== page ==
Here is my secret formula to photograph macro objects. Surely it will help you too!

I use manual mode and on-camera flash. For the light condition, I check a few combinations of aperture and shutter speeds—the one which works excellent, I pick up that setting. And then shoot almost all macros with the same setting in that lighting situation.

In the next tip, you will learn which camera settings to use.

In summary – use almost identical camera settings for the specific light situation. Change the setting only if there is a change in ambient light levels.

Generally, it takes about 5 minutes ( 10 to 12 test shots ) to get appropriate camera settings. Later I shoot with those settings for almost an hour or so. I tweak bit on shutter speed, aperture, and flash compensation. I don’t make any significant changes in the settings.

5. A magic bullet for Macro Photography – Camera settings

The camera settings I am mentioning here are a good starting point. You will get close to your dream macro image. For creating that image, make some little changes based on ambient light and your subject.

Malabar Gliding Frog : Nikon D7100 + Nikon 105 f/2.8 , Exif : f/8 | 1/20 s | ISO 1000

Here we go

Exposure mode – Manual exposure mode

On camera pop up Flash – On

ISO – Use the ISO within range of ISO 100 to ISO 1600 ( In the steps of ISO 100, 400, 800, and 1600. It will depend on the camera, that how much noise it can handle )

Aperture – For smaller subjects, use Aperture f/14 to f/22 ( e.g f/14, f/16, f/18, f/20 ). For relatively large objects such as Snake or Frogs you can use f/8 or f/11.

Shutter speed – When a flash is turned on, there is a maximum shutter speed up to which you can use. Mostly it is 1/200s to 1/250s. With Flash turned on, you cannot go beyond these shutter speeds.

Use the shutter speed in the range of 1/20 s to 1/100 s ( 1/20s, 1/30s, 1/60s, 1/80s, and 1/100s ). If there is more ambient light, you can go up to 1/250 s as well.

Focus mode – Use Manual focus. Use the focus ring on your lens to focus on the subject. With manual focus, you can get an accurate focus for small objects.
The manual focus is reliable in low light conditions. While focusing, you can use a live view as well.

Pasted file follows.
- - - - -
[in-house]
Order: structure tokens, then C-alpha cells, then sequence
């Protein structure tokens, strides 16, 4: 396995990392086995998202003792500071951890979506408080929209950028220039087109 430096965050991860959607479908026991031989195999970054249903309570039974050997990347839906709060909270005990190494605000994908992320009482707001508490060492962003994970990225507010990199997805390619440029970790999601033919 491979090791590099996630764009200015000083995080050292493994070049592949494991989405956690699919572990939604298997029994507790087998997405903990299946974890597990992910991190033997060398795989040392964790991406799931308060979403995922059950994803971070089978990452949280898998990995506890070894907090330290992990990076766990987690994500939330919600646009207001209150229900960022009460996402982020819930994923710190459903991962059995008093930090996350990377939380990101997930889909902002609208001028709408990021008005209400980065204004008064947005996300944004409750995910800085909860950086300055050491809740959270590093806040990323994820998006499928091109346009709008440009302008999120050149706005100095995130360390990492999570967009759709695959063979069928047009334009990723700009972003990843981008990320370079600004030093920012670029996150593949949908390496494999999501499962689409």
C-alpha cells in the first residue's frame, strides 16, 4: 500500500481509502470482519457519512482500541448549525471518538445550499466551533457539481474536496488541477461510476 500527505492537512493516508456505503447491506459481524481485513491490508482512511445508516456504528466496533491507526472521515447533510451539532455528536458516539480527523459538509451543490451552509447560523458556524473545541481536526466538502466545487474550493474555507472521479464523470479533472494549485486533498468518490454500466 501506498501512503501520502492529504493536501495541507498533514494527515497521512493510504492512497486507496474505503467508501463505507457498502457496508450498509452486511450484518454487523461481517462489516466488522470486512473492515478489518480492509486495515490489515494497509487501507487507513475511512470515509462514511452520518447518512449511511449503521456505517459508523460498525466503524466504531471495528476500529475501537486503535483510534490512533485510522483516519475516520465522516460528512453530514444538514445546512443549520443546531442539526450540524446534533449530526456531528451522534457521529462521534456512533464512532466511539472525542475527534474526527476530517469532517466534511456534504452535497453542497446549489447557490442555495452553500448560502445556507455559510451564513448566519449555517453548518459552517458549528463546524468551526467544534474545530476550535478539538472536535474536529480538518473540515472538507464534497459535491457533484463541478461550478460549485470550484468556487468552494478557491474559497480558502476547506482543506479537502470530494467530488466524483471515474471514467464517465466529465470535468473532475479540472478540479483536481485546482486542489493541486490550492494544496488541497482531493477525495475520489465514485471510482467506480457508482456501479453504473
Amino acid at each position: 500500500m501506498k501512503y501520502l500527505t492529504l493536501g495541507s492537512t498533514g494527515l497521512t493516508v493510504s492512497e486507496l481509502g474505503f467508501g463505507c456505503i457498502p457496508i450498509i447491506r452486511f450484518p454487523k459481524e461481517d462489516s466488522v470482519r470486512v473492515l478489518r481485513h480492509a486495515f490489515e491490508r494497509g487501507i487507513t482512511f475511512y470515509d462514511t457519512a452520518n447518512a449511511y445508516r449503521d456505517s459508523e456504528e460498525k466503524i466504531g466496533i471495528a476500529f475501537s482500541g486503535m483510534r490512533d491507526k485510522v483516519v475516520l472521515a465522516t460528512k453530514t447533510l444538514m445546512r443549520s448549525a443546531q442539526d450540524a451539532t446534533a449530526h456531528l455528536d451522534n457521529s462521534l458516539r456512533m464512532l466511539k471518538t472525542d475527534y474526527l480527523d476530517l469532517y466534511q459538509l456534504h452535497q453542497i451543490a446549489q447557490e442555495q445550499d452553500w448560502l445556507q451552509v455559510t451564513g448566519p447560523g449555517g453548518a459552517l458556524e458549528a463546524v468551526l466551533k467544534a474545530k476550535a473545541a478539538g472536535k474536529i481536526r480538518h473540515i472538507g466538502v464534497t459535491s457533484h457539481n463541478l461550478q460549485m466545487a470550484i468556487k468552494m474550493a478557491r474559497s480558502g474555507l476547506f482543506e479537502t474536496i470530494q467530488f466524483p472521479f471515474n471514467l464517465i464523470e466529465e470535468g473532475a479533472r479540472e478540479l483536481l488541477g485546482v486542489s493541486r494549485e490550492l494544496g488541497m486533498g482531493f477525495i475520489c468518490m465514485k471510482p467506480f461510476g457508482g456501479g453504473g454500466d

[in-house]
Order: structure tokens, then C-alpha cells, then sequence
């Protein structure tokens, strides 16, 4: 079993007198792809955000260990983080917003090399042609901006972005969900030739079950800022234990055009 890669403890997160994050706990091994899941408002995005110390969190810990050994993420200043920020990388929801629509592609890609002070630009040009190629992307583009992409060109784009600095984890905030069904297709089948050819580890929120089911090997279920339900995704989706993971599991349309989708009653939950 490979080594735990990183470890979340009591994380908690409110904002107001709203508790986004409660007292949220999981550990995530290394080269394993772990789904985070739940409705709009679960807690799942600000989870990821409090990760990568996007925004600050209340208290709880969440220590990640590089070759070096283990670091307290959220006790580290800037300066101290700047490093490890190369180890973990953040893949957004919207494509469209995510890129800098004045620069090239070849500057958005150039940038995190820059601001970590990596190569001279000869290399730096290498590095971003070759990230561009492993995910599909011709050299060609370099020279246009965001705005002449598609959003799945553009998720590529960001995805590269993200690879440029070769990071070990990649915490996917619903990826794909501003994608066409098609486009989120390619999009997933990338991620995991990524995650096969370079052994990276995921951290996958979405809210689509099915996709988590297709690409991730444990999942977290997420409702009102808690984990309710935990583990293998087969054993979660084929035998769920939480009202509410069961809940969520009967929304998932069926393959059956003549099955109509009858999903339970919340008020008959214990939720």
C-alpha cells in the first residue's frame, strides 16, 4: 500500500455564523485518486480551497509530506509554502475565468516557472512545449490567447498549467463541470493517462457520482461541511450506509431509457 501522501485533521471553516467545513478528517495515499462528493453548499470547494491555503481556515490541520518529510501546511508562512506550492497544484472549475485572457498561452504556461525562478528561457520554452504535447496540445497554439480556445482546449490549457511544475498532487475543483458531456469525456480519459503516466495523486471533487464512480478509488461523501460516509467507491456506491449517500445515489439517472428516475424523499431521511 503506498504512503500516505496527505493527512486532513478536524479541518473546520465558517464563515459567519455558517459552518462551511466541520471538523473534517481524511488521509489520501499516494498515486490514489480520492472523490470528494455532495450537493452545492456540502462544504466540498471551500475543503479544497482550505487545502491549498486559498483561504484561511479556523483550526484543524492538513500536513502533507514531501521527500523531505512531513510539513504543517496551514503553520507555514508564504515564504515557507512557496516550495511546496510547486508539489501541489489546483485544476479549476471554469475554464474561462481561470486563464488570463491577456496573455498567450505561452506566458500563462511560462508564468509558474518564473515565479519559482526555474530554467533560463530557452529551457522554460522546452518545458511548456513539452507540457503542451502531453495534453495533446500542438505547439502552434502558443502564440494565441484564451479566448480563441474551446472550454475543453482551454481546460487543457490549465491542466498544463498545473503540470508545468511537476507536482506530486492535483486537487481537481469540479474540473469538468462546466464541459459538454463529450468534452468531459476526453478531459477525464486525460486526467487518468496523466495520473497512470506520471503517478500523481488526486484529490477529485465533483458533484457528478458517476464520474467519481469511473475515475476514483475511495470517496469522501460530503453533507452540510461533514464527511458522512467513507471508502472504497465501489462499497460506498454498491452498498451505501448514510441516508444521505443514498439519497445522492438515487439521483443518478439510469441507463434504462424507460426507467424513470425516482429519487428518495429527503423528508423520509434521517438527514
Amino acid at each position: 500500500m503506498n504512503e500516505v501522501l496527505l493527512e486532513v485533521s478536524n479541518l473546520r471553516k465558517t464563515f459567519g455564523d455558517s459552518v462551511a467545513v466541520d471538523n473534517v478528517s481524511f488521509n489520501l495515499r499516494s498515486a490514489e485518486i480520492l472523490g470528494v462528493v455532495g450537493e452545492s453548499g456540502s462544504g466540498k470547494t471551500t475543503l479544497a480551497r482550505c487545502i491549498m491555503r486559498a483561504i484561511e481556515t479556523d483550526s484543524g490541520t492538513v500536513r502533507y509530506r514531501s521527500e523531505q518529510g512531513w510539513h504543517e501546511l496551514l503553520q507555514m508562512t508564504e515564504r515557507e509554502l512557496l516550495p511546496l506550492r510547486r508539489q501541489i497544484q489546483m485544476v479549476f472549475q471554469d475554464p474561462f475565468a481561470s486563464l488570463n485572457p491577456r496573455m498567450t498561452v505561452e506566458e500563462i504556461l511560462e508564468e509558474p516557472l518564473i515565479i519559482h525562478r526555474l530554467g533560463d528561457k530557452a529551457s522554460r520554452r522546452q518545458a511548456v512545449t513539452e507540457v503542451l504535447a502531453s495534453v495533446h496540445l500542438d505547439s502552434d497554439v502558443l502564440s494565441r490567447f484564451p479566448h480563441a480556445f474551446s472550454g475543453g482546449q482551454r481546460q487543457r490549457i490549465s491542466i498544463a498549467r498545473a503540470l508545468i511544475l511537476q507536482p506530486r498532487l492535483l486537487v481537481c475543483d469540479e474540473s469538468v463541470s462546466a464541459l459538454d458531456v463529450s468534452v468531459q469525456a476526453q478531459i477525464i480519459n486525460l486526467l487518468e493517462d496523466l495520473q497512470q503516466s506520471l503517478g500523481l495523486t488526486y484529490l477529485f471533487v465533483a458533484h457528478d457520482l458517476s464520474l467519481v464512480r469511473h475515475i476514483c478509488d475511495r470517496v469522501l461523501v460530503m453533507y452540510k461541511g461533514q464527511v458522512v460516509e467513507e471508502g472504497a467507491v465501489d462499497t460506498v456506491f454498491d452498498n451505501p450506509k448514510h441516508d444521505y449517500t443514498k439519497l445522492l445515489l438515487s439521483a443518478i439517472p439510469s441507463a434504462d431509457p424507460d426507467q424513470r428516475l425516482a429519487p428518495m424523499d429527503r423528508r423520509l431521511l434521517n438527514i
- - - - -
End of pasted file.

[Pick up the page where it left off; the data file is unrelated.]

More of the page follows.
If the object is relatively large and sufficient ambient light conditions are available (e.g., Snake, butterfly, or flower ), you can use autofocus. You can use live view while autofocusing.

6. Use mirror-lock up or use a remote release

Green Vine Snake: Nikon D7100 + Nikon 105 f/2.8 , Exif : f/8 | 1/250 s | ISO 1600

When you click an image (using DSLR), there is a movement of the mirror. The movement of the mirror causes vibration and shake. Also, while clicking a picture, your hand causes some shake.

At slow shutter speeds, vibrations from the mirror or shake from your hand make the image blurry or out of focus. Hence if you are using DSLR, use the mirror lock feature. Also, to avoid a handshake while clicking, you can use a remote release. I use remote release cable Nikon MC-DC2.

You can use a wired or wireless remote release. Get the compatible remote version for your Camera and use it. If you don’t have a remote release cable, then simply put the Camera on a 3-second timer and get the image.

With mirrorless cameras, you don’t need the mirror lock-up feature (as there is no mirror). Only a remote release setup is good enough to avoid any camera vibrations.

7. Look out for the season, time of the day, and background

Flower in the nature : Nikon D7000 + Nikon 105 f/2.8 , Exif : f/10 | 1/640 s | ISO 800

The season is essential for macro photography. Macro flora and fauna (flowers, insects, frogs, plants, snakes, and other smaller creatures) get most active during the rainy season. I recommend the best season for outdoor macro photography is monsoon (rainy season) and winter.

Micro fauna such as frog, insect, and Snake is usually active during evening and night time. Hence for photographing them evening and night time are the best.

For photographing flowers and plants, early morning light is excellent. Morning time is also suitable for photographing butterflies and beetles.

Common Pierrot: Nikon D7100 + Nikon 105 f/2.8 , Exif : f/9 | 1/160 s | ISO 200

Hence watch out for the time of the day for photographing Macro objects.

The main element of your images will be the macro subject and background. Hence, while you photograph, watch out for the subject background. Compose your image in such a way that you can have a clean and smooth background. It would be better if you can get a background of complementary colors as that of your subject.

In nature, generally, you will get background colors such as green, grey, and brown.

That is all for now! These are the 7 things that I follow to photograph macro images.

About the Author

Shreyas S. Yadav is an engineer, wildlife and nature photographer from India. He is also a writer and lifelong adventure explorer. Through his writings, he teaches about digital post-processing and nature photography. He shares field techniques about nature photography, post-processing and wildlife photo stories on his website.

You can also follow Shreyas on social media: Instagram, Facebook , and 500px. This article was also published here and shared with permission.